By Dave Barrom
The Secretary of State Debra Bowen reported that a new record of sorts was set on the May 19 Special Election. More than 64% of the voters cast their ballots by mail in the statewide election called by the Governor.
The overall voter turnout for the Special Election was 28.4%. That’s a pretty low number but still above the record low of 17.5% in a statewide election in 1935.
Availability of Absentee Voting was mandated by the state legislature a few years ago. Before that, you had to have a reason such as disability, illness, or being out of town on Election Day. Now, any registered voter can choose to vote by mailing in their ballot. By the way, it is now called “Vote by Mail.”
Keep in mind that thirty years ago just 4.4% of the ballots in a statewide general election were cast by mail, according to the Secretary of State’s office.
One of the problems is that you never know how many people are going to vote by mail so you have to set up polling places at local precincts and hire poll workers anyway.
Then there are those voters who forget to mail their ballot. When they are reminded by campaign people, they drop off the signed and sealed Vote by Mail envelope at the polling place. Sometime they have a relative drop it off for them if they cannot do it themselves.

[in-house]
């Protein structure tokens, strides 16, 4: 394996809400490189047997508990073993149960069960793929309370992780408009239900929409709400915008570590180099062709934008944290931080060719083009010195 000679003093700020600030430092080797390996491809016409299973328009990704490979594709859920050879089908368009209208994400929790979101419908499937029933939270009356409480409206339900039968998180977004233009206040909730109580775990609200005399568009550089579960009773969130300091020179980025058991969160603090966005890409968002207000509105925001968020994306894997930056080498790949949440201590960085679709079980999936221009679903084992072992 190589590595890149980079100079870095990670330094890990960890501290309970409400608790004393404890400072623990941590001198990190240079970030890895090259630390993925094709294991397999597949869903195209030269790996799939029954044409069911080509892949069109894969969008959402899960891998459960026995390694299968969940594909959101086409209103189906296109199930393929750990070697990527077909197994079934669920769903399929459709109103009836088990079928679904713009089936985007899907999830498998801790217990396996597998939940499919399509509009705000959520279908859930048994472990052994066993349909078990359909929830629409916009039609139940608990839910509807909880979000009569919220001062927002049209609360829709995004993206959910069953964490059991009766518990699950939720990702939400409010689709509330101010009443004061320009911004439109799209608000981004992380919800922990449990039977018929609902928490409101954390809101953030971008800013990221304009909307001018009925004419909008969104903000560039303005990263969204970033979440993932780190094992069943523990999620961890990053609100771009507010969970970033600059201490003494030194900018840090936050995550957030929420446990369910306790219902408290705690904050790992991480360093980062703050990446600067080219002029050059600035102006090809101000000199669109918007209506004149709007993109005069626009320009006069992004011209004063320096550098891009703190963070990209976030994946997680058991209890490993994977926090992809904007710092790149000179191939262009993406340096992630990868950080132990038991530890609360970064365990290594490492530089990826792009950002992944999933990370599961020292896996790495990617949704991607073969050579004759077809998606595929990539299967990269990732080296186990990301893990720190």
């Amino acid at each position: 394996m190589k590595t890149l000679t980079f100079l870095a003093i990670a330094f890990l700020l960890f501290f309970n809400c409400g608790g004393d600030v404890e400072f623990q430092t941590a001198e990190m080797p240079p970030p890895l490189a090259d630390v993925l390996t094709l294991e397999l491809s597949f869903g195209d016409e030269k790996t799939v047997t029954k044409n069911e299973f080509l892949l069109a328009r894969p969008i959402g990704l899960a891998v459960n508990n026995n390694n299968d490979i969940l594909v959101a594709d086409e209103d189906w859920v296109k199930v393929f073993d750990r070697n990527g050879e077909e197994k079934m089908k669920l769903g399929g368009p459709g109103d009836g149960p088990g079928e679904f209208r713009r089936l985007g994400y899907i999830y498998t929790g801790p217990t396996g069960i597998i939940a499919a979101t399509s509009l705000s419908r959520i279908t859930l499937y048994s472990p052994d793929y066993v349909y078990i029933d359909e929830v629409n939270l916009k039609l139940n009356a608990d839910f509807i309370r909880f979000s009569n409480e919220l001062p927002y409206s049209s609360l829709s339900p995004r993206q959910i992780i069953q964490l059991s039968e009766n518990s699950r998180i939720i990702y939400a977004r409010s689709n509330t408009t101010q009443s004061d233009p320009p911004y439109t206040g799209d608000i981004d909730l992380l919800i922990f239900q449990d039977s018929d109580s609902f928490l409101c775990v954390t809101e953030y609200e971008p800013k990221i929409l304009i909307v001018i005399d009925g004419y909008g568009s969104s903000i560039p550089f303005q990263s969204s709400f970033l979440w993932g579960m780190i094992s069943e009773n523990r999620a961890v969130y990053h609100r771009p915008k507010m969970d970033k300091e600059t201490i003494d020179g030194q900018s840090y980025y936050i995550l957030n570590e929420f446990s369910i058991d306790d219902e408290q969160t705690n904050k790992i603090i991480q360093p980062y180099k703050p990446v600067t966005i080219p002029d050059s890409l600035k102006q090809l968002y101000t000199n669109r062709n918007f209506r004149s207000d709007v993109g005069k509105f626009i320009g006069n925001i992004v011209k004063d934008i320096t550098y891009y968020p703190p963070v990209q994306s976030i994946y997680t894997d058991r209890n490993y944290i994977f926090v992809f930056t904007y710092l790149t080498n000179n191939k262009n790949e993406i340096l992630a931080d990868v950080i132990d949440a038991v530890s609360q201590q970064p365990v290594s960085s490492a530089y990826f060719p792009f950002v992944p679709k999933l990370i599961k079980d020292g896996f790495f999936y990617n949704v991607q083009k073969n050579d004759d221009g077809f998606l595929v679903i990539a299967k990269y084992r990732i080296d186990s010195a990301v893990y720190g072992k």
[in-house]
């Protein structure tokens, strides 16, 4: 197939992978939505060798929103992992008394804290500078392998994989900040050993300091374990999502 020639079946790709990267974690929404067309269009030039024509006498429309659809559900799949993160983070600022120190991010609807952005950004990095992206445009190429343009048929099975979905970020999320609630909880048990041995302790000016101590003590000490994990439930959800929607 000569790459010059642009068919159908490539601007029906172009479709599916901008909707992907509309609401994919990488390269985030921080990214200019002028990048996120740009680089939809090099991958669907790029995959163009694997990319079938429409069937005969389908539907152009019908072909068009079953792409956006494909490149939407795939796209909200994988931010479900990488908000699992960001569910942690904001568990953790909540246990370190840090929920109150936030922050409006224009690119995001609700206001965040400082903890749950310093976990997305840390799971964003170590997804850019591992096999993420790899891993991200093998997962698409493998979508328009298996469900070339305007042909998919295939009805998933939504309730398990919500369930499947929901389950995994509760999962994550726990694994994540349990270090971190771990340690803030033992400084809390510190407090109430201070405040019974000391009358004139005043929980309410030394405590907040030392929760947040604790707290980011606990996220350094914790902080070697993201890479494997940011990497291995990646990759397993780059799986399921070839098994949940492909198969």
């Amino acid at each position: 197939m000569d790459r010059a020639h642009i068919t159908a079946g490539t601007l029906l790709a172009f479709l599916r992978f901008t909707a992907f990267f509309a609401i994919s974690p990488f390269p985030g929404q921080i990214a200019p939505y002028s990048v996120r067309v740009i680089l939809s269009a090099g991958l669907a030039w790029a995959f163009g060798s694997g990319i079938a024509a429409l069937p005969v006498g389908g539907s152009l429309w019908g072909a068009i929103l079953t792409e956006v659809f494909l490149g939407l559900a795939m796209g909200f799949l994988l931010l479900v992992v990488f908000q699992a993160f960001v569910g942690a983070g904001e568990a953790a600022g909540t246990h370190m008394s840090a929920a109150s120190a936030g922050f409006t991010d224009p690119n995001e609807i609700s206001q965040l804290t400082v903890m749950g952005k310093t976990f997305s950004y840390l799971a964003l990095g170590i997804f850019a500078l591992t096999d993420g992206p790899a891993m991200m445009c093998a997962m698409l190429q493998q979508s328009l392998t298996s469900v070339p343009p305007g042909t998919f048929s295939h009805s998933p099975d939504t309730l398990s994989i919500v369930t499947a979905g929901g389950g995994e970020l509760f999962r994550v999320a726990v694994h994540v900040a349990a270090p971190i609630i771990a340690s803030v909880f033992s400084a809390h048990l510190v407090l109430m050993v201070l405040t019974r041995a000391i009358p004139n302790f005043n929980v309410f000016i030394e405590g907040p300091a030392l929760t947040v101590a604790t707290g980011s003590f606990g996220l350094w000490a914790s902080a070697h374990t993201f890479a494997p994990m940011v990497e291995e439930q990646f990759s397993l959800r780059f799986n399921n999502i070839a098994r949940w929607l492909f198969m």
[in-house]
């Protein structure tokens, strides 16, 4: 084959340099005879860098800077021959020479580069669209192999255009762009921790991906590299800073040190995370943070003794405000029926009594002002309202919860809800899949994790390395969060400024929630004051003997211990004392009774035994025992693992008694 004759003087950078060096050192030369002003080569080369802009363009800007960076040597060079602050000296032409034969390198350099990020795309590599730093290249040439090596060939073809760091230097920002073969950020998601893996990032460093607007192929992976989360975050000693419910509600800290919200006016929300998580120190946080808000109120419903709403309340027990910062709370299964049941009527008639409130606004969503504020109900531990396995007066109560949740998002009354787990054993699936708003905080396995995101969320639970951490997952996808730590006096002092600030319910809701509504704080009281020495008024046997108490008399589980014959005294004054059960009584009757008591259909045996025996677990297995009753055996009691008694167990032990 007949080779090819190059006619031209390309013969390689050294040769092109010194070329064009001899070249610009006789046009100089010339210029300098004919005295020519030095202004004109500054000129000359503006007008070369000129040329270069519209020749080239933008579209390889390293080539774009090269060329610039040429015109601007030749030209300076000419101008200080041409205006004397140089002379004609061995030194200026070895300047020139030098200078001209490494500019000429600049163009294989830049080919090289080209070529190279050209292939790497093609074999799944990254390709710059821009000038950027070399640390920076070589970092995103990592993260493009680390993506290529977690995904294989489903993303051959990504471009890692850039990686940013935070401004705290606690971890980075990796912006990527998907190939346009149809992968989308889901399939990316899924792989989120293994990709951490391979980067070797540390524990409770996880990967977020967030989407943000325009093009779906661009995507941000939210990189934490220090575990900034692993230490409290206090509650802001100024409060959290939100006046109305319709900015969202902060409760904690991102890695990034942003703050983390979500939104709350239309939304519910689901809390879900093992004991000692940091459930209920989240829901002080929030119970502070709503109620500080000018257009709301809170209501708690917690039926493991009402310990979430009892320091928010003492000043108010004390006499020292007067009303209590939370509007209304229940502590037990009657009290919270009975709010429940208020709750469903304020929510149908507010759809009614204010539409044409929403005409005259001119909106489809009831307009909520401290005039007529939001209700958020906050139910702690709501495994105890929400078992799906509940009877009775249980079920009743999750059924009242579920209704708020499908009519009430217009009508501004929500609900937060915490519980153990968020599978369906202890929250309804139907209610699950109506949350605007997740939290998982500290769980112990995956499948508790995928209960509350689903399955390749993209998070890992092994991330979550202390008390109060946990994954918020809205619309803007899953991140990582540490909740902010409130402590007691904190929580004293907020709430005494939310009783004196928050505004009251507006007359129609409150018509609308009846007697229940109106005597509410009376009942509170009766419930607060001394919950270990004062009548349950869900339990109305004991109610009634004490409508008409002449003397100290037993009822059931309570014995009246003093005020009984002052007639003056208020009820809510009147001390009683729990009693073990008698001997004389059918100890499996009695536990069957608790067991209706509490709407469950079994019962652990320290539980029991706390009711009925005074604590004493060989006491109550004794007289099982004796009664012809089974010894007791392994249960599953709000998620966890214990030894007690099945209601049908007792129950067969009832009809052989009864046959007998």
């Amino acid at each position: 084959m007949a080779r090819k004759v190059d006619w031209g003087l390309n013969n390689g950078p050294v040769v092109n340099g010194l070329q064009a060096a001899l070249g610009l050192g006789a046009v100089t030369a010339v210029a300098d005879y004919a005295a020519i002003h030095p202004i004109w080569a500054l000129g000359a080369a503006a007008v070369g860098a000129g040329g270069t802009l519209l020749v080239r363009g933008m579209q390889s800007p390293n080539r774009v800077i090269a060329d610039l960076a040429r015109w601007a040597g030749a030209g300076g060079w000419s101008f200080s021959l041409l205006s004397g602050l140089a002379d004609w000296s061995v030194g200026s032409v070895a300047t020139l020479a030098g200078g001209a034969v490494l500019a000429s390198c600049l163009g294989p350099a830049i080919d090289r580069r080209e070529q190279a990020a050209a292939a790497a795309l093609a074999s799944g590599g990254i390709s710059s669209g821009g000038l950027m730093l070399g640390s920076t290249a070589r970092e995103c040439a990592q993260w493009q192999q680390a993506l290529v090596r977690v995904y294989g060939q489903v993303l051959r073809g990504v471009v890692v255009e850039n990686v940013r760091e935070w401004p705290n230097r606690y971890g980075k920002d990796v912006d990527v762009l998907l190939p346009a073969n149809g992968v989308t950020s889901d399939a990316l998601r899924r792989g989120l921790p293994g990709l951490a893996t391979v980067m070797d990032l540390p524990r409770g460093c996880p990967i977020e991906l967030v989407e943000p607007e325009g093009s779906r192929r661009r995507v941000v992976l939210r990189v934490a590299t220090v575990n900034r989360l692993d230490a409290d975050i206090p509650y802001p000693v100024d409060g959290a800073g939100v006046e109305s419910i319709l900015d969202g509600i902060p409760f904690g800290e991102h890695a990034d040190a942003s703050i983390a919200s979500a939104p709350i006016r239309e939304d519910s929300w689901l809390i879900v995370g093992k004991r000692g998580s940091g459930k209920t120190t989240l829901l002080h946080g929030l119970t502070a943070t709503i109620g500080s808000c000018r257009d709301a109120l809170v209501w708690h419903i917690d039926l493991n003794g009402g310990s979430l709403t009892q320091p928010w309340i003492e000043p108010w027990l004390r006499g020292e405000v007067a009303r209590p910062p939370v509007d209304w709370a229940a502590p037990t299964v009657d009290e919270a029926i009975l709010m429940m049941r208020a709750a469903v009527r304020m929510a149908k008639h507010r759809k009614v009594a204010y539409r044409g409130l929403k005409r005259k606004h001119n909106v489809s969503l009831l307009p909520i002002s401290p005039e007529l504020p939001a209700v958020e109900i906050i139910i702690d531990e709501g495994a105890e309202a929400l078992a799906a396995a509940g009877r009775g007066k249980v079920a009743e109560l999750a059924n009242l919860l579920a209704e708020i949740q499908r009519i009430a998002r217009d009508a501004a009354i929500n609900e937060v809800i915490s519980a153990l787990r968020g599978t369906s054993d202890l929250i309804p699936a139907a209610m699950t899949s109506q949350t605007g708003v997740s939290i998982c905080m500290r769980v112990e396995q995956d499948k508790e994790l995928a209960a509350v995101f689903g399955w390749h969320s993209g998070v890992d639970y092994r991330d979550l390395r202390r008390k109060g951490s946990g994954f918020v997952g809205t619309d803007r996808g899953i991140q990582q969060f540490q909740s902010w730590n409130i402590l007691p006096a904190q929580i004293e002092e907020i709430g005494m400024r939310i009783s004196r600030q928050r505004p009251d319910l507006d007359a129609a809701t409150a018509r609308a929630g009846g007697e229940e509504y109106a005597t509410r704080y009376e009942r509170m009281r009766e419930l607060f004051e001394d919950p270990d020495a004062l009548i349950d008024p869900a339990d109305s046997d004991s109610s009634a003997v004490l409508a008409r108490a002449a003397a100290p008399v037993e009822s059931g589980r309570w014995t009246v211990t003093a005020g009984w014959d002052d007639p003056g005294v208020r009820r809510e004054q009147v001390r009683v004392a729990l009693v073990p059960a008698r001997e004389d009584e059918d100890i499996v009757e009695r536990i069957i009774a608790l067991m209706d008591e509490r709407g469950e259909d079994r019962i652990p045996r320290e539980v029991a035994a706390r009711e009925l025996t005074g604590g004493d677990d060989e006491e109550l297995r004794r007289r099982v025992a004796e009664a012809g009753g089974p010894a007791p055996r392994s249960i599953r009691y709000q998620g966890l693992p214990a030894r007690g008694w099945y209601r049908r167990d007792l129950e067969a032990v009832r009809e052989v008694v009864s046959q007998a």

I asked the Secretary of State’s office how many of the Vote by Mail ballots were actually delivered to the polling places instead of being mailed in. They didn’t have a number, I bet there was a significant number of mail ballots hand delivered to the polling place.
Sometime in the future, you may see more and more cities have mail elections. The city of Burbank has an all-mail ballot with about 50,000 voters. Santa Barbara will have an all-mail election later this year.
An all-mail election results in significant changes. Many voters prefer to cast their ballot in the traditional way. For candidates, it means a completely different strategy because 100% of the votes will get their ballot 29 days before the election.